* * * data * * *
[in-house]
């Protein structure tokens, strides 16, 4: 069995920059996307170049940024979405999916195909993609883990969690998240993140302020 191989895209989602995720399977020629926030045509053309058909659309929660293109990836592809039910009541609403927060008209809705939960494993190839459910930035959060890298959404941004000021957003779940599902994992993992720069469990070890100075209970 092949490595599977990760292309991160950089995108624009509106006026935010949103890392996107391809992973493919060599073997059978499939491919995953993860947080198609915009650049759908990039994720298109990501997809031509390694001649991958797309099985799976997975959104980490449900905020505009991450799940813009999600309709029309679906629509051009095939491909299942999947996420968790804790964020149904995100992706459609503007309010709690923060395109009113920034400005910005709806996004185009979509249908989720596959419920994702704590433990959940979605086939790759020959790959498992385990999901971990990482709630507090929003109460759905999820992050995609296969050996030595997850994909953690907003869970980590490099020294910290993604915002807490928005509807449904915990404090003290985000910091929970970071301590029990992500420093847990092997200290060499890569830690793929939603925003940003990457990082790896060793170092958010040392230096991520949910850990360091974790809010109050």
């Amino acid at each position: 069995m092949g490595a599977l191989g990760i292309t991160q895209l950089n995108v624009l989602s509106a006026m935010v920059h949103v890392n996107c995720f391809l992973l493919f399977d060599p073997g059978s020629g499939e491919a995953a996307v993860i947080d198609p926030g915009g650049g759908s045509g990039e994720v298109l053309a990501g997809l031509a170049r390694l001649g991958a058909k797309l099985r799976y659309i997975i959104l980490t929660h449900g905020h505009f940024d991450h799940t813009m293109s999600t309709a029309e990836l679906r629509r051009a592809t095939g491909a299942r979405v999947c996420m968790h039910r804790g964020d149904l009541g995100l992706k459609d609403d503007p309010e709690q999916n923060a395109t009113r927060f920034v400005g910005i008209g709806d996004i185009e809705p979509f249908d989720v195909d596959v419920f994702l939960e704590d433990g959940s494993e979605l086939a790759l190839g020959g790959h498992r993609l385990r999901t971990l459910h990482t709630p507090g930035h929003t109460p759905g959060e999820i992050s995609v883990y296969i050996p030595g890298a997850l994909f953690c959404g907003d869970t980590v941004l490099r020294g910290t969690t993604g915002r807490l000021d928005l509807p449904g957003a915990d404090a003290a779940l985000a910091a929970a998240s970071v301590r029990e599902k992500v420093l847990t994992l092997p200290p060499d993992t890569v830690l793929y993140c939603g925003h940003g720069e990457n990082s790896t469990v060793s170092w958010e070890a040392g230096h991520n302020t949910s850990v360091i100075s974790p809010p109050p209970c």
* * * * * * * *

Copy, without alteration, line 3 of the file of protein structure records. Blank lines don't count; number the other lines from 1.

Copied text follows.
């Amino acid at each position: 069995m092949g490595a599977l191989g990760i292309t991160q895209l950089n995108v624009l989602s509106a006026m935010v920059h949103v890392n996107c995720f391809l992973l493919f399977d060599p073997g059978s020629g499939e491919a995953a996307v993860i947080d198609p926030g915009g650049g759908s045509g990039e994720v298109l053309a990501g997809l031509a170049r390694l001649g991958a058909k797309l099985r799976y659309i997975i959104l980490t929660h449900g905020h505009f940024d991450h799940t813009m293109s999600t309709a029309e990836l679906r629509r051009a592809t095939g491909a299942r979405v999947c996420m968790h039910r804790g964020d149904l009541g995100l992706k459609d609403d503007p309010e709690q999916n923060a395109t009113r927060f920034v400005g910005i008209g709806d996004i185009e809705p979509f249908d989720v195909d596959v419920f994702l939960e704590d433990g959940s494993e979605l086939a790759l190839g020959g790959h498992r993609l385990r999901t971990l459910h990482t709630p507090g930035h929003t109460p759905g959060e999820i992050s995609v883990y296969i050996p030595g890298a997850l994909f953690c959404g907003d869970t980590v941004l490099r020294g910290t969690t993604g915002r807490l000021d928005l509807p449904g957003a915990d404090a003290a779940l985000a910091a929970a998240s970071v301590r029990e599902k992500v420093l847990t994992l092997p200290p060499d993992t890569v830690l793929y993140c939603g925003h940003g720069e990457n990082s790896t469990v060793s170092w958010e070890a040392g230096h991520n302020t949910s850990v360091i100075s974790p809010p109050p209970c």